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Gates Calls on Persian Gulf States to Help More in Iraq, Afghanistan


U.S. Defense Secretary Robert Gates called on Persian Gulf States and other Middle Eastern powers Tuesday to do more to help stabilize Iraq and Afghanistan, and to work together to counter Iranian influence. Gates spoke in Washington to a gathering of top military officers from the region.

Secretary Gates told the military officers that the United States will continue to stand by its allies in the Middle East, even as it reaches out to Iran. He accused Iran of "regional meddling," which he said "has already cost far too many lives." And he said Iran's future "must not include a nuclear weapon" or further "destabilizing activities."

But Gates also sought to reassure the military leaders from 11 Middle Eastern nations of continued U.S. support, particularly if Iran continues its current policies.

"Even as the U.S. engages with Iran, we will move to strengthen nonproliferation norms and work with allies and partners to see that their fundamental security interests are protected," said Robert Gates. "Where necessary, we will take action by conducting counter-terrorism operations and sharing intelligence for the interdiction of illegal shipments of weapons or materiel."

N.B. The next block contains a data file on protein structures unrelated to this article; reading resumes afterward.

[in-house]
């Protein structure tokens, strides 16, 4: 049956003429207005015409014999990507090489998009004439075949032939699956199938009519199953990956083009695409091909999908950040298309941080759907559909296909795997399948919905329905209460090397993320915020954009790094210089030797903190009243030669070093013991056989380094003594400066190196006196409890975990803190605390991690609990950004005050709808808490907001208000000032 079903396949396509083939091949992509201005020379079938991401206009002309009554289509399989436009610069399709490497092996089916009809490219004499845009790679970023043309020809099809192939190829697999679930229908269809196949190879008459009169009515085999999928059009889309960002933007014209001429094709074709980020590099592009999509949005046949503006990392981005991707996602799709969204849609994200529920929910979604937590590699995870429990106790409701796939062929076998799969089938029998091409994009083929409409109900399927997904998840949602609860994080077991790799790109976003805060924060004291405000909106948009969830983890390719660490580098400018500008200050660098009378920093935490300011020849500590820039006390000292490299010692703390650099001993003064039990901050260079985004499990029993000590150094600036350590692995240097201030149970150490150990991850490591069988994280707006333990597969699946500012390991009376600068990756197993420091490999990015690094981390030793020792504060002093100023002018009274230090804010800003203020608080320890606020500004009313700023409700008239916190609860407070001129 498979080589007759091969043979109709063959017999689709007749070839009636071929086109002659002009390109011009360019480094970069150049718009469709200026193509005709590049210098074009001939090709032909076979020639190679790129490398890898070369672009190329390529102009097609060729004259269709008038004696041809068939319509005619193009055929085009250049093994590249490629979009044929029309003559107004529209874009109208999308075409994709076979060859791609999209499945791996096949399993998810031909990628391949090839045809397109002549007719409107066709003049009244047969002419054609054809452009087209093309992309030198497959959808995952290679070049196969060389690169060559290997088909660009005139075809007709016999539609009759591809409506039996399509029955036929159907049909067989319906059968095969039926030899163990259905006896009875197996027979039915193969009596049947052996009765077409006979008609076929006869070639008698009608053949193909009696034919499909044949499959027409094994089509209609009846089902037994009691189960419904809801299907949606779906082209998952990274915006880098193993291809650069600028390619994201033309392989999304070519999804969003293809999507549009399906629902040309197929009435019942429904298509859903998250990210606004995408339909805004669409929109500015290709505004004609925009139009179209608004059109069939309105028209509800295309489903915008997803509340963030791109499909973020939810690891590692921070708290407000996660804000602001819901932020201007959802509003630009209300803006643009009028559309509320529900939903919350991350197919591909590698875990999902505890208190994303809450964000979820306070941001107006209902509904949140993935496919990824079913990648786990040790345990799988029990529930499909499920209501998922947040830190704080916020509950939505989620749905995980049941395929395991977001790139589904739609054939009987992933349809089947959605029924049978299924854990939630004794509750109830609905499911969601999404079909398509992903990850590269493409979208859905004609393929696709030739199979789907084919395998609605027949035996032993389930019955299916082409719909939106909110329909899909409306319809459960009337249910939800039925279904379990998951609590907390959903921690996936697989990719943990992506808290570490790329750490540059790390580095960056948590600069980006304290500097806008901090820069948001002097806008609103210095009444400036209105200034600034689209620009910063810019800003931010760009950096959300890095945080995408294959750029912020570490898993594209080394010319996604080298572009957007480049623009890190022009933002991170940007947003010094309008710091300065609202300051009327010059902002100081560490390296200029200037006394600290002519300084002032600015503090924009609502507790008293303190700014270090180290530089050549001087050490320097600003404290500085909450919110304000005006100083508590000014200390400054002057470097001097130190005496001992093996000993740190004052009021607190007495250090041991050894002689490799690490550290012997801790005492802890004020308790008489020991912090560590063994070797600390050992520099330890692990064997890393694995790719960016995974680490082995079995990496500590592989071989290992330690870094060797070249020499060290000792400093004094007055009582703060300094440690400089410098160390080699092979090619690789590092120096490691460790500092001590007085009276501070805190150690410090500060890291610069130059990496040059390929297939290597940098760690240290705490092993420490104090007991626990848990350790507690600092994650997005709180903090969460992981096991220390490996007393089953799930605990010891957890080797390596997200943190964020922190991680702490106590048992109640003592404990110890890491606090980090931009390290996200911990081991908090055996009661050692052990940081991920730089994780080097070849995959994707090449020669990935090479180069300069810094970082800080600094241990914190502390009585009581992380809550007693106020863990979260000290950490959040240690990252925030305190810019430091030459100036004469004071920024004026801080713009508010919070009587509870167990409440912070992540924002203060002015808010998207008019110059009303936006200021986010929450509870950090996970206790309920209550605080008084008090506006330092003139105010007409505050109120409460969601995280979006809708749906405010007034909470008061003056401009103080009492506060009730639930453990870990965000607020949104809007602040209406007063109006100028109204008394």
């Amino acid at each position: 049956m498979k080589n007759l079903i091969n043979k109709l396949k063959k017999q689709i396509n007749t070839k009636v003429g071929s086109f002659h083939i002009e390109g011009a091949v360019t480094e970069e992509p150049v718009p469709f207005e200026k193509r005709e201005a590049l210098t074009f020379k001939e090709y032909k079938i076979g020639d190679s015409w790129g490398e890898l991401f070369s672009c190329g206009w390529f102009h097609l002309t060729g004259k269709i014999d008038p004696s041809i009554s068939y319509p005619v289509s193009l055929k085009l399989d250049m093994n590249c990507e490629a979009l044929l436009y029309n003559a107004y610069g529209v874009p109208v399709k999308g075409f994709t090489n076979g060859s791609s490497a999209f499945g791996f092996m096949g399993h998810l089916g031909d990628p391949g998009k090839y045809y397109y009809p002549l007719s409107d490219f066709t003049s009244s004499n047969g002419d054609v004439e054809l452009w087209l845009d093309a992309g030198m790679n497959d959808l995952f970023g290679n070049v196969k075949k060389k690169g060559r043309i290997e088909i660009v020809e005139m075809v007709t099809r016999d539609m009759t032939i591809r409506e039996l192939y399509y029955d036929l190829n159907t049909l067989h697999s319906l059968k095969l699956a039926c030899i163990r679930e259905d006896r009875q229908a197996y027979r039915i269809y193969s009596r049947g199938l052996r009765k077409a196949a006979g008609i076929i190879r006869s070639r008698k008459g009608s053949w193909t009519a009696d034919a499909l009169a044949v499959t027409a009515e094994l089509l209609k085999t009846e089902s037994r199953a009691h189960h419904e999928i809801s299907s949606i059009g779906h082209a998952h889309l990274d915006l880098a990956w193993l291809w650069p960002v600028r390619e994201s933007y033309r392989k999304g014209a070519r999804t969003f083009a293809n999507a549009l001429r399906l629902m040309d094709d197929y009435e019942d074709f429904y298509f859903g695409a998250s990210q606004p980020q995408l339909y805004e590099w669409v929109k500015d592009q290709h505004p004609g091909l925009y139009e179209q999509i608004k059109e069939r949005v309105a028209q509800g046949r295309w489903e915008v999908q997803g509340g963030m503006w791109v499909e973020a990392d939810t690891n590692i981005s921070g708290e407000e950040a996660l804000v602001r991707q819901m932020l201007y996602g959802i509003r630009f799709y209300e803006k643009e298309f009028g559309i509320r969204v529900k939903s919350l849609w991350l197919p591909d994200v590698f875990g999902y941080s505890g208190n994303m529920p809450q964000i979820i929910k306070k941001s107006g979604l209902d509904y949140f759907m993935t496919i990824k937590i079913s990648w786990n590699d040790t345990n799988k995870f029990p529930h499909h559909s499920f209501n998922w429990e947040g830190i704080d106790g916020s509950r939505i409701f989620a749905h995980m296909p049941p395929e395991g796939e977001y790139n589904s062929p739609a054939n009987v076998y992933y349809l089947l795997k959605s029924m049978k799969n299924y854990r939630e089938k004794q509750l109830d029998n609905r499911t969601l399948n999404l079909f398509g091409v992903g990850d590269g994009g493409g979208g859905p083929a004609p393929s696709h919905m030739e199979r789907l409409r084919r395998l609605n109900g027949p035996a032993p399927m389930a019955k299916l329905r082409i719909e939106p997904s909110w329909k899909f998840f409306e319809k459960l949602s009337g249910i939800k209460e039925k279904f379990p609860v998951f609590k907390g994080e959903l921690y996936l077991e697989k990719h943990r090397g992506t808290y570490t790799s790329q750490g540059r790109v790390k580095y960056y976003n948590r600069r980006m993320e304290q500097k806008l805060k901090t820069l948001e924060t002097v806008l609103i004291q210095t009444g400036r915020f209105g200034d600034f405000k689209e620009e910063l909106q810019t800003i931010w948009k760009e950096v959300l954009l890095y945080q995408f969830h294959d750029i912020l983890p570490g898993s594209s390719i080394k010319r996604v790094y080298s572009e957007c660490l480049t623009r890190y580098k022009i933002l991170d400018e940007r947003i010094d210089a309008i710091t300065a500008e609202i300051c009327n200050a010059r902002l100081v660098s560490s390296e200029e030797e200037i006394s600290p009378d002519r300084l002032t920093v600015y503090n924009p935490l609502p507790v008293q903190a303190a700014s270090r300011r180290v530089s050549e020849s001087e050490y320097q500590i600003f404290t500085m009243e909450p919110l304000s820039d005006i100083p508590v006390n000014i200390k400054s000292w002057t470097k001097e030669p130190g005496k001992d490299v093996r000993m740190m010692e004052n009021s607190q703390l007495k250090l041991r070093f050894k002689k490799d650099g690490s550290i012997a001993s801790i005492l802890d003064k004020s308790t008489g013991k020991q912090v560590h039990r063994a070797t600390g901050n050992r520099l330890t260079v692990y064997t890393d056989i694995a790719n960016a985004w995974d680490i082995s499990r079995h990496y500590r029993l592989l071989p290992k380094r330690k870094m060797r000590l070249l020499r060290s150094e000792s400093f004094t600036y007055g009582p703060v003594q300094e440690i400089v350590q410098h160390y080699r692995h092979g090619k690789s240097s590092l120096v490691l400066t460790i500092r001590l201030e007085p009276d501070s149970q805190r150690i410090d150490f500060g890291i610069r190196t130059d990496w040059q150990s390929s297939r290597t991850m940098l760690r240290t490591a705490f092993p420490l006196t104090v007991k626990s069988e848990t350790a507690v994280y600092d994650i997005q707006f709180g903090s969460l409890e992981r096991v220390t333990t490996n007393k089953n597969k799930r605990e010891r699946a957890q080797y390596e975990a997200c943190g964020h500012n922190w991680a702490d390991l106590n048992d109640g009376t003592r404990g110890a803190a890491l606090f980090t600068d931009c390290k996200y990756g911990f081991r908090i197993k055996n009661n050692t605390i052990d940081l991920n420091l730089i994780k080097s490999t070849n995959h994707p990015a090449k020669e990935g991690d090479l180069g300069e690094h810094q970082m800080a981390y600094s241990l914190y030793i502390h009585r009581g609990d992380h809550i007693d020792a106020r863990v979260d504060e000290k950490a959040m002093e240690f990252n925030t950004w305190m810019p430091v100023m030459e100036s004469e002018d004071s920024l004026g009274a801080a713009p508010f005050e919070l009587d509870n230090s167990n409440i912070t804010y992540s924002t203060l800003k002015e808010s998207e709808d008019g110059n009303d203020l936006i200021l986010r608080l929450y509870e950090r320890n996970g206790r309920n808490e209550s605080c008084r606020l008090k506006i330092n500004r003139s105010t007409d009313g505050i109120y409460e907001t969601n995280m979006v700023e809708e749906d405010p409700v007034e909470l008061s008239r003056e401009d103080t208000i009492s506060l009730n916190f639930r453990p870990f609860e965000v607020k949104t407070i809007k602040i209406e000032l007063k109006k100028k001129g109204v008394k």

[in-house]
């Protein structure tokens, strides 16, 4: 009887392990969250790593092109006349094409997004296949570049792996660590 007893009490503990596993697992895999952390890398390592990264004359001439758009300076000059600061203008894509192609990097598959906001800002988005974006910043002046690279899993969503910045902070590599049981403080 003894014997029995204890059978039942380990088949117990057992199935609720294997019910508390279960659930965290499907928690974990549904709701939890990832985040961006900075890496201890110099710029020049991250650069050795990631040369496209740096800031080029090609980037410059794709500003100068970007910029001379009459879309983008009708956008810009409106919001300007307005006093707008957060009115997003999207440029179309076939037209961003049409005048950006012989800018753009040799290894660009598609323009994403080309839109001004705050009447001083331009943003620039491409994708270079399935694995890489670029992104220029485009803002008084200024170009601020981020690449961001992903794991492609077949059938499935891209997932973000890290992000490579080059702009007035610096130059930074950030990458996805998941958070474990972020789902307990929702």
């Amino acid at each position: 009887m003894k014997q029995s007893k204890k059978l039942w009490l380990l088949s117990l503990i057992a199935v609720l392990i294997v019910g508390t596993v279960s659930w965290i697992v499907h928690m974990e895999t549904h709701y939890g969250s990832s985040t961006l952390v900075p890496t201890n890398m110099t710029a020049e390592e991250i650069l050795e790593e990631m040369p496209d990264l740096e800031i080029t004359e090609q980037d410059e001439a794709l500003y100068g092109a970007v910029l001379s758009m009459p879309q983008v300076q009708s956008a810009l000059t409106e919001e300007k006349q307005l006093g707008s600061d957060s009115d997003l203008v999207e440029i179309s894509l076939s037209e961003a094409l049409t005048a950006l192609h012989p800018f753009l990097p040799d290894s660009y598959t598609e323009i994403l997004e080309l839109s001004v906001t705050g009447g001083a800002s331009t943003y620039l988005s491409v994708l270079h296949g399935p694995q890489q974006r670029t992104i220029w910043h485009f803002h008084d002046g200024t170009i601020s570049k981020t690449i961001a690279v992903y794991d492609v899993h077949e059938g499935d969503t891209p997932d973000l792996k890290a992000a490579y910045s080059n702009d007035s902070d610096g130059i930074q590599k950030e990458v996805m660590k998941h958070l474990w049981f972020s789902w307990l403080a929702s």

Secretary Gates said groups that Iran supports, such as Hamas and Hezbollah, threaten the stability of Arab states as well as their main target, Israel. He also accused Iran of continuing to train and supply violent "groups trying to destabilize" Iraq's elected government.

Gates called on countries of the Persian Gulf and other regional powers - like Egypt, Jordan and Lebanon - to do more to support stability in Iraq.

"The embrace of Iraq by its fellow Gulf states will help contain the ambitions of Iran," he said. "As I have said before, the Iraqi people want to be your partners. Given the challenges in the Gulf and the reality of Iran, you should wish to be theirs."

Secretary Gates called for more intelligence-sharing and better border control to help the Iraqi government defeat the various insurgencies it faces.

He urged Middle Eastern leaders to also look beyond their region - to Afghanistan and Pakistan - where, he said, instability could also affect them, and where many of the countries represented at the meeting have already provided help.

"We're grateful for that assistance, but urge you to do more, to improve Afghan governance, reconstruction, economic development and security capacity," said Gates. "The application of more resources, improved cooperation, a better integrated civil, military and diplomatic strategy, and the benefit of lessons learned both in [the] country and in Iraq, present a historic but fleeting opportunity to turn the situation in Afghanistan around. I hope you will help us take that opportunity."

Secretary Gates spoke in an ornate hotel ballroom to the chiefs of defense forces and other senior officers arrayed in their various dress uniforms, insignia and medals. The gathering was organized by U.S. Central Command, which oversees U.S. military operations throughout the region, including the wars in Iraq and Afghanistan. The host was the Central Command commander, General David Petraeus.

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